The Chair of the Archbishops’ Commission on Racial Justice (ACRJ) says the Church of England has real issues around governance and data collection.
Lord Paul Boateng was speaking to Premier after the publication of the Commission’s third biannual report. He said that because the church doesn’t keep accurate data, it is impossible to know how many people within the church are of global majority heritage or who are of black, Asian or minority ethnic heritage :
“The role of the Commission is to hold the church's feet to the fire on implementation. There has been progress, but that progress has been limited and there's still a way to go.
“The obstacles are the issues in the Church of England around effective governance, not just in the field of racial justice, but in any area. It also has real issues around data collection. They simply don't keep the data, which really isn't good enough for a 21st century institution.”
The role of the ACRJ is to drive significant cultural and structural change on issues of racial justice within the Church of England. It’s charged with monitoring, holding to account and supporting the implementation of the forty-seven recommendations of the Archbishops’ Anti-Racism Taskforce which were laid out in the Taskforce’s report ‘From Lament to Action’ in 2021.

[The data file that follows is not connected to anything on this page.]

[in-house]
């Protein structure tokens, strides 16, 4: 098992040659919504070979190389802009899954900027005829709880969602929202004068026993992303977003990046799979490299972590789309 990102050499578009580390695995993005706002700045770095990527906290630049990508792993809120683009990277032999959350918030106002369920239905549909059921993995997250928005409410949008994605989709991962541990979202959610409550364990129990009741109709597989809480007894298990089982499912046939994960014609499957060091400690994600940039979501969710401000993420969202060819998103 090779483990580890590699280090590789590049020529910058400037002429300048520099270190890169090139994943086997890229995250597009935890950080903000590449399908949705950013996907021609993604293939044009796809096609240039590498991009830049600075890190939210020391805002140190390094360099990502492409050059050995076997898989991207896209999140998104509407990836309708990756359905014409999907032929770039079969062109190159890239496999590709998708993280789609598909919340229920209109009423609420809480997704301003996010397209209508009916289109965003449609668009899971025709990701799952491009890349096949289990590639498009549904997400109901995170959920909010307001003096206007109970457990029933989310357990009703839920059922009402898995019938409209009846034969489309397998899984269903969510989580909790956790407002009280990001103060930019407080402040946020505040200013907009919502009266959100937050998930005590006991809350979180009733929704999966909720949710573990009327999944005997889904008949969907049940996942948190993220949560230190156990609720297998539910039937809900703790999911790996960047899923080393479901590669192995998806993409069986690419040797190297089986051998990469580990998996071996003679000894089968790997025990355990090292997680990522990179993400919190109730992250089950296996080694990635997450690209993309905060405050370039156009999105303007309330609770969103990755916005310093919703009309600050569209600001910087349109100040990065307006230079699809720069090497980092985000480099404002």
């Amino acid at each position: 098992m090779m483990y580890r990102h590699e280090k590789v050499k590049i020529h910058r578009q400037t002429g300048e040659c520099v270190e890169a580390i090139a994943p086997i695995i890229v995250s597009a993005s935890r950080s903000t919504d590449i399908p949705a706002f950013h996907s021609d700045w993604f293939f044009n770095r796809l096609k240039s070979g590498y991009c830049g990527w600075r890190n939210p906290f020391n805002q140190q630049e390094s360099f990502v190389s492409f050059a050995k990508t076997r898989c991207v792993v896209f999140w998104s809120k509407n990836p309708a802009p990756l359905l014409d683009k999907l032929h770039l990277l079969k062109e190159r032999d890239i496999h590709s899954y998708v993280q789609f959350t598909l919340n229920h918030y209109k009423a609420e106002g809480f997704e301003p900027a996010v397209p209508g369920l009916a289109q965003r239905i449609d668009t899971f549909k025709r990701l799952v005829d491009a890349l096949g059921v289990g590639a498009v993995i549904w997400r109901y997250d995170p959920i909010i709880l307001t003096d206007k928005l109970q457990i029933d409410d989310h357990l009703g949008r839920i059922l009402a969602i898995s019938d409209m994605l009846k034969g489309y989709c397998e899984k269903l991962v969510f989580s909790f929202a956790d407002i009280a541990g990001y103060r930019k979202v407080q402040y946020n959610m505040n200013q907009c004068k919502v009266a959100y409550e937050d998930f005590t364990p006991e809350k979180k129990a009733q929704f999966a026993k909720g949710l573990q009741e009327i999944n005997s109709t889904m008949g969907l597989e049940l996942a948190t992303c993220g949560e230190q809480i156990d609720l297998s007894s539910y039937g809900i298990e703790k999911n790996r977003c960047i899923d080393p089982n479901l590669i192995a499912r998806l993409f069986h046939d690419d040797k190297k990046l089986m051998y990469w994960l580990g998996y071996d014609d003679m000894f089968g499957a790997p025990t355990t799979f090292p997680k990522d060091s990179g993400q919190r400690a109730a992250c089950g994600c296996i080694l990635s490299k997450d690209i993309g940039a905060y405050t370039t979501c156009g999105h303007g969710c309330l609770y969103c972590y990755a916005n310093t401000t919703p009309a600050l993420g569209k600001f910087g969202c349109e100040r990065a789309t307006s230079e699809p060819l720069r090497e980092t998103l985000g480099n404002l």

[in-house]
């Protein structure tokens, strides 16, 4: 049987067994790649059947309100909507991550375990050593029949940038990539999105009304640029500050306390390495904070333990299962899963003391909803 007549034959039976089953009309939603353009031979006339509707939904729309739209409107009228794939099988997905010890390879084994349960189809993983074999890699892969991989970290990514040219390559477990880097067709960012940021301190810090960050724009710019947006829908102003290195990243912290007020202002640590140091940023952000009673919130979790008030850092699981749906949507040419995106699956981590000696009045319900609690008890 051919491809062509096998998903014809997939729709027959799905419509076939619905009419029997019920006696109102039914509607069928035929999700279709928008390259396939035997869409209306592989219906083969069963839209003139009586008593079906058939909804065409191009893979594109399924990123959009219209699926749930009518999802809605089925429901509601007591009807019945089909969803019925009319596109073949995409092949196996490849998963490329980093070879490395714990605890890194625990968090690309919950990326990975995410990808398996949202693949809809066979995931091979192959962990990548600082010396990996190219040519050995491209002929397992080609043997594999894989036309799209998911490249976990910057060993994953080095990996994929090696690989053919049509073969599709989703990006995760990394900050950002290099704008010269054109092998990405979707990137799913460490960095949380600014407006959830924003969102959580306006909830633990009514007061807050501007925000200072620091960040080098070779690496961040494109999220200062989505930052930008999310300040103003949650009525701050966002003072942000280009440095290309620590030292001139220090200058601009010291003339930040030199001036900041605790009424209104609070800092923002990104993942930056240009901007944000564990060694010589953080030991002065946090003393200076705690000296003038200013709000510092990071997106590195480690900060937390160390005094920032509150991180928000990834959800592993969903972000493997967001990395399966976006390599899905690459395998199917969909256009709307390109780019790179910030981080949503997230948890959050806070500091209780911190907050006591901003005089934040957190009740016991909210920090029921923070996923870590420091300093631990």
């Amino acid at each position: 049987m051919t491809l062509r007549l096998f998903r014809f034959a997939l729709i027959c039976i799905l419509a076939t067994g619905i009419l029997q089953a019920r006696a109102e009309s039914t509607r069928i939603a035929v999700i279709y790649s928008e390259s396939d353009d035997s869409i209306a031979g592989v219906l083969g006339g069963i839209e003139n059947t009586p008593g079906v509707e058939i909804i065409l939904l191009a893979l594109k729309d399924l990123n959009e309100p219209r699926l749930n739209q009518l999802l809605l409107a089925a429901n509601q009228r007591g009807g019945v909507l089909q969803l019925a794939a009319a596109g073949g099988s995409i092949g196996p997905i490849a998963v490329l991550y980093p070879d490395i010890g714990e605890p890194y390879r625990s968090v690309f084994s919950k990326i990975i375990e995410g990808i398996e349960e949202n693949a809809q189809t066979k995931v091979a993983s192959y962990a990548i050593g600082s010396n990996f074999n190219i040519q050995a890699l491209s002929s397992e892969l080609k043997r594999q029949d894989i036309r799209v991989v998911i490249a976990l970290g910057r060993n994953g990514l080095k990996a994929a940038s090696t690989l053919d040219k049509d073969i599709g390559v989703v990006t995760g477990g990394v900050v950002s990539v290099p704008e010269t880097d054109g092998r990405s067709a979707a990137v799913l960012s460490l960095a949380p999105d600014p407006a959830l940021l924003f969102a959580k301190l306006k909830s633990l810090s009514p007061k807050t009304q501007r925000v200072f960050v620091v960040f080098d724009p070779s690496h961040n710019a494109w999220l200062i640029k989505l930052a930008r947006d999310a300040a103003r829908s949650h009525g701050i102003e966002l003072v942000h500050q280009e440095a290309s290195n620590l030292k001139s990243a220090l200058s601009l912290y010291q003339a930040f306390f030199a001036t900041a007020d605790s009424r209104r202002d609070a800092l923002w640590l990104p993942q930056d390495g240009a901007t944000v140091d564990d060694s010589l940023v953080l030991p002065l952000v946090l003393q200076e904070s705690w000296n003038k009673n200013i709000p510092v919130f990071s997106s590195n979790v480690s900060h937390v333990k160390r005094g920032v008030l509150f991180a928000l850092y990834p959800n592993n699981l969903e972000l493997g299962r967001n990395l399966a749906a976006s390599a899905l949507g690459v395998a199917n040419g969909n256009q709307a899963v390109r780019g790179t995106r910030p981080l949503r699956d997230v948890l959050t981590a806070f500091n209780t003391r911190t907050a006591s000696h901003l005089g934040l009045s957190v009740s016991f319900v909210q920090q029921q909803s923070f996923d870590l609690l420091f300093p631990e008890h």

Lord Boateng added :
“The Church of England has been preoccupied with a whole range of issues and in the course of that, I'm afraid all too often, racial justice has been marginalised. And there's a price to be paid for that. Because if we don't create a warm and welcoming, inclusive Church, that is reconciled to its history, some of which is undoubtedly sinful, and slavery is a part of that, but which is now going forward in ways that are inclusive and opposed to racism, anything that stands in the way to that is an obstacle, a stumbling block to our communion with our Lord. So there's structural institutional problems that the Church of England has yet adequately to face and to address.”
Commenting on the third Report, the Archbishop of Canterbury said: “As we reach the mid-way point of the Commission’s vital work, it’s encouraging to hear of the progress that has been made to ensure the Church is a place where all of God’s children feel welcomed and valued. However, I am under no illusion that there is so much more to be done if we are going to be the Church which reflects the arms of Christ reached out to all on the Cross. I hope the next eighteen months of the Commission’s work will continue to challenge the Church to reflect, repent, and transform - and at pace. I continue to pray for the Commission and the Racial Justice Unit, for those who are giving their time and expertise to this work, and for all those affected by the injustice, racism and oppression that has no place in God’s Church.”
The Archbishop of York said: "It is imperative that we continue to listen and learn from the Commission. We need to act expeditiously to tear down the barriers that remain if ever we are to transform our ministry and witness and be a church that honours, values and gives voice to all of God’s children."
The Commission reports to the Archbishops every six month with recommendations to help the Archbishops fulfil their commitments to identify, respond to, and root out systemic racism in the Church.